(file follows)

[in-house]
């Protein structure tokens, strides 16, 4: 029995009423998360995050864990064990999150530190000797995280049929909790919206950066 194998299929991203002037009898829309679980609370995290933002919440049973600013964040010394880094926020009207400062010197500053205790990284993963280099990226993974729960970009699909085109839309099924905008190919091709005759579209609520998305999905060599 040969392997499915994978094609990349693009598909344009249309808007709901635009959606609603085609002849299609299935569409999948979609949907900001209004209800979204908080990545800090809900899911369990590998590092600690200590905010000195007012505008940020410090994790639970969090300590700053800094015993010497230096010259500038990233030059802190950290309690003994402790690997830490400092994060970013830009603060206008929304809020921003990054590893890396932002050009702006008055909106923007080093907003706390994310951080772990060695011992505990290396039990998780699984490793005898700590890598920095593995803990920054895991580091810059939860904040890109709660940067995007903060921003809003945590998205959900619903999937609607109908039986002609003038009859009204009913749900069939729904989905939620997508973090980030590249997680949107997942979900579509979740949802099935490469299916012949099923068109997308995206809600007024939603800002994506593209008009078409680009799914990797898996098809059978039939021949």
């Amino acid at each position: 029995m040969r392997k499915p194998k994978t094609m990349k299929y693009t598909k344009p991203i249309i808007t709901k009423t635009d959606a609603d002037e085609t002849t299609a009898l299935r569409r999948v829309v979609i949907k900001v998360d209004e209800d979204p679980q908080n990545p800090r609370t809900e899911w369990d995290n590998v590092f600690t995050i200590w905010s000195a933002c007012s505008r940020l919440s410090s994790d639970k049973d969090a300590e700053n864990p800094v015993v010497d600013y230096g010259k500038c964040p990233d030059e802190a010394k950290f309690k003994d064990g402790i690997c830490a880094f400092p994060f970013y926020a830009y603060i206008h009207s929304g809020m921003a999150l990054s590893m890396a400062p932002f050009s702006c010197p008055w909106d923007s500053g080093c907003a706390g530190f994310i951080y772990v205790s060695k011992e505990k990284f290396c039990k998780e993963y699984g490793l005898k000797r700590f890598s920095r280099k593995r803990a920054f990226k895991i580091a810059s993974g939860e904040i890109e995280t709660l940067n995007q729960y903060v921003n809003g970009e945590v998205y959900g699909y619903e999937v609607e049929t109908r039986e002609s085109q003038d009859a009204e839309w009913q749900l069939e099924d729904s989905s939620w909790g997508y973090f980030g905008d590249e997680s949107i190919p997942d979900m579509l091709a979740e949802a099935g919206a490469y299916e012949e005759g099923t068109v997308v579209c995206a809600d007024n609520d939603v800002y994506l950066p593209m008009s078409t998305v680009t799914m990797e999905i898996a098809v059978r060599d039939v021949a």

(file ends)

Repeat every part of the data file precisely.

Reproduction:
[in-house]
């Protein structure tokens, strides 16, 4: 029995009423998360995050864990064990999150530190000797995280049929909790919206950066 194998299929991203002037009898829309679980609370995290933002919440049973600013964040010394880094926020009207400062010197500053205790990284993963280099990226993974729960970009699909085109839309099924905008190919091709005759579209609520998305999905060599 040969392997499915994978094609990349693009598909344009249309808007709901635009959606609603085609002849299609299935569409999948979609949907900001209004209800979204908080990545800090809900899911369990590998590092600690200590905010000195007012505008940020410090994790639970969090300590700053800094015993010497230096010259500038990233030059802190950290309690003994402790690997830490400092994060970013830009603060206008929304809020921003990054590893890396932002050009702006008055909106923007080093907003706390994310951080772990060695011992505990290396039990998780699984490793005898700590890598920095593995803990920054895991580091810059939860904040890109709660940067995007903060921003809003945590998205959900619903999937609607109908039986002609003038009859009204009913749900069939729904989905939620997508973090980030590249997680949107997942979900579509979740949802099935490469299916012949099923068109997308995206809600007024939603800002994506593209008009078409680009799914990797898996098809059978039939021949």
């Amino acid at each position: 029995m040969r392997k499915p194998k994978t094609m990349k299929y693009t598909k344009p991203i249309i808007t709901k009423t635009d959606a609603d002037e085609t002849t299609a009898l299935r569409r999948v829309v979609i949907k900001v998360d209004e209800d979204p679980q908080n990545p800090r609370t809900e899911w369990d995290n590998v590092f600690t995050i200590w905010s000195a933002c007012s505008r940020l919440s410090s994790d639970k049973d969090a300590e700053n864990p800094v015993v010497d600013y230096g010259k500038c964040p990233d030059e802190a010394k950290f309690k003994d064990g402790i690997c830490a880094f400092p994060f970013y926020a830009y603060i206008h009207s929304g809020m921003a999150l990054s590893m890396a400062p932002f050009s702006c010197p008055w909106d923007s500053g080093c907003a706390g530190f994310i951080y772990v205790s060695k011992e505990k990284f290396c039990k998780e993963y699984g490793l005898k000797r700590f890598s920095r280099k593995r803990a920054f990226k895991i580091a810059s993974g939860e904040i890109e995280t709660l940067n995007q729960y903060v921003n809003g970009e945590v998205y959900g699909y619903e999937v609607e049929t109908r039986e002609s085109q003038d009859a009204e839309w009913q749900l069939e099924d729904s989905s939620w909790g997508y973090f980030g905008d590249e997680s949107i190919p997942d979900m579509l091709a979740e949802a099935g919206a490469y299916e012949e005759g099923t068109v997308v579209c995206a809600d007024n609520d939603v800002y994506l950066p593209m008009s078409t998305v680009t799914m990797e999905i898996a098809v059978r060599d039939v021949a």